A wise old man by the name of My Grandpa once told me that every artist needs a Wound. Van Gogh was psychotic. Kurt Cobain’s parents divorced and his mother remarried an abuser. Taylor Swift was bullied at school, and then again at twenty-six by Kimye in a social media war which led to the creation of the best, most wondrous musical album that has ever graced the surface of this Earth. There, I said it. Fight me.
But what My Grandpa didn’t know was that I, too, have a Wound. I, too, have suffered for my art and lived to tell the tale. And the tale is this:
When I was four we used to go to Sunday School in this community centre in Bondi. While the Grown-Ups went to Proper Church, the kids were sent upstairs to colour in pictures of Jesus and sing songs by Colin Buchanan. I have lots of traumatic memories from this period of my life, such as wearing a pink frilly dress one time and being made fun of by the boys for being Too Girly, and another time when I ran at a strange man’s legs and hugged them, assuming he was my father (which was odd since Dad has literally never set foot in a religious institution in the whole time I have known him), only to be horribly embarrassed and disappointed. But no memory was as traumatic as the time I encountered the thing that would go on to haunt me for the rest of my days.
Of course, I had been in The Elevator before, with parents or the Sunday School teachers as they chaperoned us around between hymn singing and colouring in. But, being four and therefore stupid, I hadn’t quite worked out the mechanics behind it. All I knew was that you were in one place, then the doors closed, and when they opened you were in another. Kind of like a real-life game of ‘peek-a-boo’ except instead of the same person pulling different faces each time, you were on Level 3 instead of Ground Floor.
So, one Sunday, in the bit after Sunday School and Proper Church had finished, when all the Grown-Ups mingle for Biscuits and Tea and the children all sit around waiting to be taken home, I decided to do some exploring.
There The Elevator stood, in all its majestic glory, buttons waiting to be pressed. And I am nothing if not adventurous, so naturally, I pressed them. Proud of myself for how cleverly I was handling this whole independent elevator experience so far, I listened for the ‘ding!’ and when it came, and the doors slid open, I stepped inside eagerly. The doors closed behind me. Here we go. I waited, bouncing on the balls of my feet, for the magic to begin.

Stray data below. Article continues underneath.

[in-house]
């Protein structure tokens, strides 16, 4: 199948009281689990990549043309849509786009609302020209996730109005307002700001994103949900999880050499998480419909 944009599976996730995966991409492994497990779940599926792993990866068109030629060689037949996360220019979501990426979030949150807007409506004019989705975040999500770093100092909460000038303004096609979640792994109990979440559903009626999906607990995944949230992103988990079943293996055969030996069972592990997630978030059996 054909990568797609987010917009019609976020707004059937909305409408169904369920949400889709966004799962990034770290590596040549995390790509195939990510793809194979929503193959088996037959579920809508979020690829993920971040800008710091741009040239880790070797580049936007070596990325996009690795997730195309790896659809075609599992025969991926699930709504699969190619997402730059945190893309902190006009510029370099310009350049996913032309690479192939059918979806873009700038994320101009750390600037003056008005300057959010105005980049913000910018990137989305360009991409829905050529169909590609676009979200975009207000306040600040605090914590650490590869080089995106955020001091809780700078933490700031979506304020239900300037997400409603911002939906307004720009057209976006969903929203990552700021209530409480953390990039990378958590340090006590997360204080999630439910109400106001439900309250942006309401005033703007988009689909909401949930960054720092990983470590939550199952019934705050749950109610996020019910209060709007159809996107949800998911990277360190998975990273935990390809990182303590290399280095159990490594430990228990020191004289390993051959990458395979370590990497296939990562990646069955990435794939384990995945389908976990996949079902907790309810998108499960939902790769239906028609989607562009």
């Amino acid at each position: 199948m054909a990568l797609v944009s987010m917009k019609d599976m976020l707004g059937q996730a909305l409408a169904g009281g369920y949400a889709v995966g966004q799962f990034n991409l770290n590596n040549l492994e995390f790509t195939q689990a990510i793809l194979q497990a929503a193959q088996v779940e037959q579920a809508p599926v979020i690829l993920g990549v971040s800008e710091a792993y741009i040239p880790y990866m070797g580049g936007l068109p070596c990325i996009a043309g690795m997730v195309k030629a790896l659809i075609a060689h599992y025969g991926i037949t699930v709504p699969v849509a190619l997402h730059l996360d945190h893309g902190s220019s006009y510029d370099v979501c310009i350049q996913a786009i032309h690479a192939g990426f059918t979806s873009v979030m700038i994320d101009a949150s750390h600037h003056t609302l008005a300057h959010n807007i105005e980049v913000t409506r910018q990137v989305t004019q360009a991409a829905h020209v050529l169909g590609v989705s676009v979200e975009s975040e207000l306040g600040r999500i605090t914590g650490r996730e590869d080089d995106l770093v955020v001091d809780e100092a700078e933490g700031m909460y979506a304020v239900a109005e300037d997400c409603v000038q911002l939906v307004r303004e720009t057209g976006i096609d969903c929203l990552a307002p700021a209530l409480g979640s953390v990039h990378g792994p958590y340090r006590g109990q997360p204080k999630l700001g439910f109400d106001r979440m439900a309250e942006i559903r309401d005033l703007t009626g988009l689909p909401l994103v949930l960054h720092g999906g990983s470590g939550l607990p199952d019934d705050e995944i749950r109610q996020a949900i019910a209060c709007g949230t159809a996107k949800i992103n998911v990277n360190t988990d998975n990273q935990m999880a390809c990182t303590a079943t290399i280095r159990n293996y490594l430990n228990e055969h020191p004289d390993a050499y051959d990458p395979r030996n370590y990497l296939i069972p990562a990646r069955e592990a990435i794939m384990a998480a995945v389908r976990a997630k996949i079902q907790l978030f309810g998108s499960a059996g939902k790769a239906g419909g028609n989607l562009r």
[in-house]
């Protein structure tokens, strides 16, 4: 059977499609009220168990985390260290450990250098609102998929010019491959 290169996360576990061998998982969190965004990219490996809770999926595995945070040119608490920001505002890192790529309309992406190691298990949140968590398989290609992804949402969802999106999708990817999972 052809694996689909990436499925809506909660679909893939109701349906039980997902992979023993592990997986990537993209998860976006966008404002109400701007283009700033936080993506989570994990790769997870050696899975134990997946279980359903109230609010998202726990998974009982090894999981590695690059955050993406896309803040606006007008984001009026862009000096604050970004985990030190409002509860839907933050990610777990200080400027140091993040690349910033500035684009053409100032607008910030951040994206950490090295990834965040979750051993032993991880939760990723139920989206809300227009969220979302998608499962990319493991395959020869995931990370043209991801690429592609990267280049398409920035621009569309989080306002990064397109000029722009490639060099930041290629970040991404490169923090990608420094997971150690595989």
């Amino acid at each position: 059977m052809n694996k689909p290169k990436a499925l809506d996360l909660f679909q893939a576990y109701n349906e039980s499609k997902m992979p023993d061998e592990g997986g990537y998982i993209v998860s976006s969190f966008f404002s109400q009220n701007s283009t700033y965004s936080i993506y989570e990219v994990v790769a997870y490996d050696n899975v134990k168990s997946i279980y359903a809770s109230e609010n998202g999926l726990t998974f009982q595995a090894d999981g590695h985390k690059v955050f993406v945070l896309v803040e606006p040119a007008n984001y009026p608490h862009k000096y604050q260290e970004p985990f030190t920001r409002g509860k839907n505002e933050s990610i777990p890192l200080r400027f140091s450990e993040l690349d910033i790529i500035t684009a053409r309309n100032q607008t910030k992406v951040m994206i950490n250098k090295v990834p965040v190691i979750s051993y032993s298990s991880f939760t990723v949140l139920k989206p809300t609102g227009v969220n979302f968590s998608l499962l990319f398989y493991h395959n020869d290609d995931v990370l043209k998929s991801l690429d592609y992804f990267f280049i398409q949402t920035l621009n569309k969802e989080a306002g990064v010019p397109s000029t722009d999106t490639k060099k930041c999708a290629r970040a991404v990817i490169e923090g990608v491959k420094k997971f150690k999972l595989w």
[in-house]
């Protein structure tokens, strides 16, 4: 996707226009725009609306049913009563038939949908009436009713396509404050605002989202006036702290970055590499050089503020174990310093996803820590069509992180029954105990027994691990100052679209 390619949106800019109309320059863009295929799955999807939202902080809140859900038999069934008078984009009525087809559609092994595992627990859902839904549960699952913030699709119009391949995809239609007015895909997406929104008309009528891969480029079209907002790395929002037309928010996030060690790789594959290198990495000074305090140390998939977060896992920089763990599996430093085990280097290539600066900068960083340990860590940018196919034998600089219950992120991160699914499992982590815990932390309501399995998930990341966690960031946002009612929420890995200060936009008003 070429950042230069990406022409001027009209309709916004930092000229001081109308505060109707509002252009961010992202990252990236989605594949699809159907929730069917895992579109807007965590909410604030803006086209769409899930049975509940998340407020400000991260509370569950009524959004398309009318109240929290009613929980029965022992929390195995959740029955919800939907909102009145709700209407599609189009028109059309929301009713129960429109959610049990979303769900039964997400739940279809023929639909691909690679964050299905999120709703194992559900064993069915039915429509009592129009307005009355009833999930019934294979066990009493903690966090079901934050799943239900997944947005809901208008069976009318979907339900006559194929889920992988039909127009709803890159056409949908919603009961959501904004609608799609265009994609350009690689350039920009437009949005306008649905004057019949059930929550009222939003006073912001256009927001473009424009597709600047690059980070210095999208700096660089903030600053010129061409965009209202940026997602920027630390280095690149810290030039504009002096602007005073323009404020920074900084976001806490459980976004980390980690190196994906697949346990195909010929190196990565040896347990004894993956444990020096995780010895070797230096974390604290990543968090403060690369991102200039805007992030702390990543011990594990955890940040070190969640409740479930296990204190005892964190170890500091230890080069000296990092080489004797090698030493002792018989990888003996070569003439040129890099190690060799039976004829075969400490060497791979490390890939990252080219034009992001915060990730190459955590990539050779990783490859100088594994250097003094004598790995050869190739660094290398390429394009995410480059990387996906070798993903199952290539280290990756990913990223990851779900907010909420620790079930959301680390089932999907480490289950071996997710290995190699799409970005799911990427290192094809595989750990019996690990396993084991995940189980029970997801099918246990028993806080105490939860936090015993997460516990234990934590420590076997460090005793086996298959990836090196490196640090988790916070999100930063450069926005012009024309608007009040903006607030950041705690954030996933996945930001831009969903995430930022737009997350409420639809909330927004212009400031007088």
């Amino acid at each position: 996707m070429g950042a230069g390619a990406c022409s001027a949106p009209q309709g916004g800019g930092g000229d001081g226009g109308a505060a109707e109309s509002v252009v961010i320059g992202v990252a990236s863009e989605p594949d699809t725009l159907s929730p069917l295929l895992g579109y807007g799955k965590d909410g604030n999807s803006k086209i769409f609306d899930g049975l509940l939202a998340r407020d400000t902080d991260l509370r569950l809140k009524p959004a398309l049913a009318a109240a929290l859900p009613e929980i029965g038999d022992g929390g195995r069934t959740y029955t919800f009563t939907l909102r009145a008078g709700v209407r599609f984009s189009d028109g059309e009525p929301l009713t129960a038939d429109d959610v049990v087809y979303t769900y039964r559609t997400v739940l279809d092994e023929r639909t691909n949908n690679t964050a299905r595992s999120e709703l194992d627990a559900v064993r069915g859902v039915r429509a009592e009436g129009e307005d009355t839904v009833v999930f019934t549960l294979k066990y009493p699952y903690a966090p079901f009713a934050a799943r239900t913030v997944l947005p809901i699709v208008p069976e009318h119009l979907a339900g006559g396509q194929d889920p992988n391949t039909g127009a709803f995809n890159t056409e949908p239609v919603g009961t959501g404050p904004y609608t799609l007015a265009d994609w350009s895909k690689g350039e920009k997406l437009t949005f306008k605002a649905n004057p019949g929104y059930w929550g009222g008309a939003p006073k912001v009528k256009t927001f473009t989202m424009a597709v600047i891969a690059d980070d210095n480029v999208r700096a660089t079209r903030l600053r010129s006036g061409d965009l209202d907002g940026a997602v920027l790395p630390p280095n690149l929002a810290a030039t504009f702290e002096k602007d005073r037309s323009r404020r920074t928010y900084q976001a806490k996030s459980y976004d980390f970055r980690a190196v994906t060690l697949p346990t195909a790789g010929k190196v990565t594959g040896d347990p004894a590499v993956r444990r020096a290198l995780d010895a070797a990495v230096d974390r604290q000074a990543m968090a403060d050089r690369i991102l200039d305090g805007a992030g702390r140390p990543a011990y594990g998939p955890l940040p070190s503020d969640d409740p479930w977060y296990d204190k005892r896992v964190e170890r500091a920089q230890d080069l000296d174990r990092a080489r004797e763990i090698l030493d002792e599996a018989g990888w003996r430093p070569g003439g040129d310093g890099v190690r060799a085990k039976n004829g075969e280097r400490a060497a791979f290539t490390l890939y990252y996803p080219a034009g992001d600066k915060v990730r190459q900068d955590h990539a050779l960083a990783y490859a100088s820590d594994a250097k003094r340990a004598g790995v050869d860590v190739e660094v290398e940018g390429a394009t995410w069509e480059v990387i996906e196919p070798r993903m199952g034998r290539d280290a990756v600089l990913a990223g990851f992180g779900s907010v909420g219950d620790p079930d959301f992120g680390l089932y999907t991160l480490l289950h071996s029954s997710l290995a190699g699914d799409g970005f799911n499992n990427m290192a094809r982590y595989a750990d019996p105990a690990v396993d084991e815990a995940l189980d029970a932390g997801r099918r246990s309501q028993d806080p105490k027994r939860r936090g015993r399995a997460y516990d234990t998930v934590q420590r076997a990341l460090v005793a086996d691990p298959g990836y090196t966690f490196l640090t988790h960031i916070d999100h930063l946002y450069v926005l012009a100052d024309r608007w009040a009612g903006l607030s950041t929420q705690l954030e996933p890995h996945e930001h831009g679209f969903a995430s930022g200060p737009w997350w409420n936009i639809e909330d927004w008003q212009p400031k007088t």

Eventually, I started to panic. Something wasn’t right. The doors weren’t opening. It occurred to me suddenly that they might never open again. Maybe this would be where I lived out the rest of my days! What would I do for food? Where would I go to the toilet? Would I ever see my family again? What if I died, and I hadn’t even written a will, so nobody would know what to do with all my toys and drawings???
Then, suddenly, we spurred into motion, The Elevator and I. Thank fuck, I thought to myself, probably. There’s that rumbling feeling beneath my feet. Any minute now the doors will open and I’ll be back where I started and my family will weep for joy that they found me and we can put all of this behind us and move on with our lives.
I was half right. The doors did open – but, much to my dismay, they did not open on the familiar carpeted second floor where all the Sunday School rooms were, where my sobbing family was undoubtedly waiting for my return. Instead, they opened into a big, concrete underground area that I had never seen before. A Grown-Up stepped past me inside, and – terrified of being trapped in The Elevator for any longer – I bolted out. The doors slid closed again and I was left alone in the darkness.
I don’t know how long I wandered around there for, dwelling on happy memories of the Life I Once Had. The things I had taken for granted, like preschool and yoghurt and my parents. I could barely even remember what they looked like anymore. Such is always the way, I suppose. Like a bird, I had spread my wings and left the nest, and somehow ended up in a basement carpark to live out the rest of my days.
Then, something wonderful happened. The Elevator ‘ding’-ed once more, and the doors slid open. And out stepped – but could it be? Could it really be – Mum!
Hysterical, I ran over and threw my arms around her (or, at least, the highest part of her that I could reach – her knees). Much to my surprise, she didn’t seem particularly fazed. With a mere chuckle – a CHUCKLE, as if any part of this was funny – she patted my head and said simply, “What are you doing down here, Eleanor?”
It was as if she didn’t realise how close I had come to Certain Death!
But I was safe now, and with Mum by my side, The Elevator took us back to the main reception area, where the Grown-Ups were still engaging in Biscuits and Tea as if nothing momentous had happened at all.
I didn’t go into The Elevator (or any others) for about ten years after that, so scarred was I by the experience. To this day, I have nightmares. I expect that, years from now, when I am a world-famous Oscar-winning screenwriter, and my millions of fans are clamouring for a memoir, this story will be Chapter One: How Trauma Shapes You.
After all, as My Grandpa will tell you, every artist needs a Wound.